In a period of diminishing global biodiversity, the British royal family takes a powerful stance against the illegal wildlife trade through continual measures to protect worldwide ecosystems.
In early 1840, Queen Victoria became the first royal patron of the Royal Society for the Prevention of Cruelty to Animals (RSPCA); the world’s first animal welfare charity to be established. As of the present day, 176 years have elapsed since this alliance was sealed, and this patronage continues down the royal bloodline, joining the multitude of ties the royal family acknowledge to wildlife welfare and protection.
Yet the issue of declining biodiversity is often underestimated in the current age. To provide some scale, in 2014 the Living Planet Report calculated a 52% decline in the Living Planet Index (LPI) between 1970 and 2010; in other words, in only 40 years, half of the world’s vertebrate species - in the populations studied - have been lost. The index, published by WWF in association with the London Institute of Zoology, provides a measure of the populations of vertebrate species from over 10,000 representative communities across the world, with the largest declines across South America, and an alarming decline of over 18% in protected land-based regions.
Her Majesty is not the only royal to invest in the protection of the planet. The Prince of Wales, for example, is not only a proud patron to many organisations, he is also a strong advocate and campaigner against the illegal wildlife trade. Speaking out in his Unite for Wildlife video message alongside the Duke of Cambridge (Prince William), the Prince declared it: “a trade that has reached such unprecedented levels of killing and related violence that it now poses a grave threat not only to the survival of some of the world's most treasured species, but also to economic and political stability in many areas around the world.” The video, released on 13th November 2013, highlighted the devastating consequences of a continuing global trade in endangered species and urged public awareness of the organisational measures to prevent it.
Following in the footsteps of his father and forefathers, the Duke of Cambridge has also become a powerful adversary of illegal hunting of endangered species. In 2005, the young heir became a royal patron to the African wildlife protection organisation, Tusk Trust, raising awareness for the protection of animals that are commonly hunted for their tusks, through education and sustainable development of surrounding communities. Among these include the species the Diceros bicornis (Black Rhinoceros) and the Tragelaphus eurycerus (Mountain Bongo); both species listed as critically endangered on the IUCN Red List.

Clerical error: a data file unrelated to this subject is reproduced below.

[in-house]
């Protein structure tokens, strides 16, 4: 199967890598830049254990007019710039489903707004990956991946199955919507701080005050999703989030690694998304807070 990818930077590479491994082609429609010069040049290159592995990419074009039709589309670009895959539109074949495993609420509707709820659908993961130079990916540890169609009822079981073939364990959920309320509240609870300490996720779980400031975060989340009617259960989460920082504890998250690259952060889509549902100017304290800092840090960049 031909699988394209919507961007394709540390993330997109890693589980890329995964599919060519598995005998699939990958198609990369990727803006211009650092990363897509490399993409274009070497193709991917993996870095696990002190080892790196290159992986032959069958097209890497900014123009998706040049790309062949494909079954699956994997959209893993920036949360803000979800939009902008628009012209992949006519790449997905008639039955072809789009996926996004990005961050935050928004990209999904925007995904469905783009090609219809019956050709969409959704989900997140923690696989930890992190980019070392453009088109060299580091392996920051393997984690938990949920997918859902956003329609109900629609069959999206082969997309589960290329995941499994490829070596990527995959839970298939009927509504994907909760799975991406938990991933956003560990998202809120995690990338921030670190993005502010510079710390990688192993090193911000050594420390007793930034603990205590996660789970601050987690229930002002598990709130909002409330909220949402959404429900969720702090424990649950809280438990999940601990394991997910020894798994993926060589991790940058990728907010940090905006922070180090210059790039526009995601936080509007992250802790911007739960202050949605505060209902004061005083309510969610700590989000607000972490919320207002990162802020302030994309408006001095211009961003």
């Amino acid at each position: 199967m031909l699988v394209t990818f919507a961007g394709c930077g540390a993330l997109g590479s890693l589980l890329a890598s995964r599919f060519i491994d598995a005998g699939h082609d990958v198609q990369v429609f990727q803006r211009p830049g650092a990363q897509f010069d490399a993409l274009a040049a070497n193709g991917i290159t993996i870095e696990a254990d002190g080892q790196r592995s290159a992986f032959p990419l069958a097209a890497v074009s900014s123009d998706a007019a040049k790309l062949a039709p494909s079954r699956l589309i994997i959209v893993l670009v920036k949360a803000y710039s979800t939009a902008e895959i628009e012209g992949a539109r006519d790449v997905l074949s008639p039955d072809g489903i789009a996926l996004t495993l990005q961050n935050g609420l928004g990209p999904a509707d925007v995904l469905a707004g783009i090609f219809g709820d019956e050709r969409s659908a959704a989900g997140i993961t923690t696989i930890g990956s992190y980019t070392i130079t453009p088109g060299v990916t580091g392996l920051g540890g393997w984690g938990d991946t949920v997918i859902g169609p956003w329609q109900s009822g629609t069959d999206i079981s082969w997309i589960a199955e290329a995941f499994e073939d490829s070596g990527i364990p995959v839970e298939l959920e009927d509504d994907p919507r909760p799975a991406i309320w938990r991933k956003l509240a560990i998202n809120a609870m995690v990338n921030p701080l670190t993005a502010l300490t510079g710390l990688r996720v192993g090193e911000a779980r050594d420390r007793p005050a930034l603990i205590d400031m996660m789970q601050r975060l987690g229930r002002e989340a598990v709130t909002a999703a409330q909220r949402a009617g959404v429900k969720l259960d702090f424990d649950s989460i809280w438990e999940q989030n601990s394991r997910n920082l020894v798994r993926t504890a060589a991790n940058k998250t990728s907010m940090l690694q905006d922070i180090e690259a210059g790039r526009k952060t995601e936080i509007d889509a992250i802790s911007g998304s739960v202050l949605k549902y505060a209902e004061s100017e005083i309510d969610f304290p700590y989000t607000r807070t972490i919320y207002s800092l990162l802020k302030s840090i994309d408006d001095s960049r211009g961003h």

In the previously mentioned 2013 video, the Prince of Wales concluded by saying: “We have come together, as father and son, to lend our voices to the growing global effort to combat the illegal wildlife trade” .
Furthermore, a study entitled, Life History Predicts Risk of Species Decline in a Stochastic World, published by the Royal Society in 2012, concluded that large mammals, such as those protected by the charity, have always tended to much higher extinction rates than many other clades as a result of biological predisposition, such as the disproportionately high importance of long-lived reproductive adults when compared to other species. The study calculated that large mammals average a relatively low evenness of elasticity - a measure of species diversity - and so are comparably more likely to be affected by abiotic pressures, such as habitat destruction. This would confirm that conservation efforts to protect these species are likely to be more effective and should be of high priority for current wildlife organisations, and the work of charities, like Tusk Trust, are essential in the fight against species decline.
But what does it actually mean to have a royal patron? Many charitable organisations argue that there are unprecedented benefits to inviting a royal family member to patronage, aside from the element of show. Many of these charities are able to reach different demographics to those with celebrity patrons, and such organisations argue that raising awareness and attracting donors from a more extensive age range is pivotal for their campaigns.
As our footprint on the planet continues to grow, resulting from ever-changing land use and the spread of unsustainable anthropogenic cultures, we commend the voice of the royal family on their efforts to promote species welfare and protection for future generations.
Original illustration by Isabel Hurst.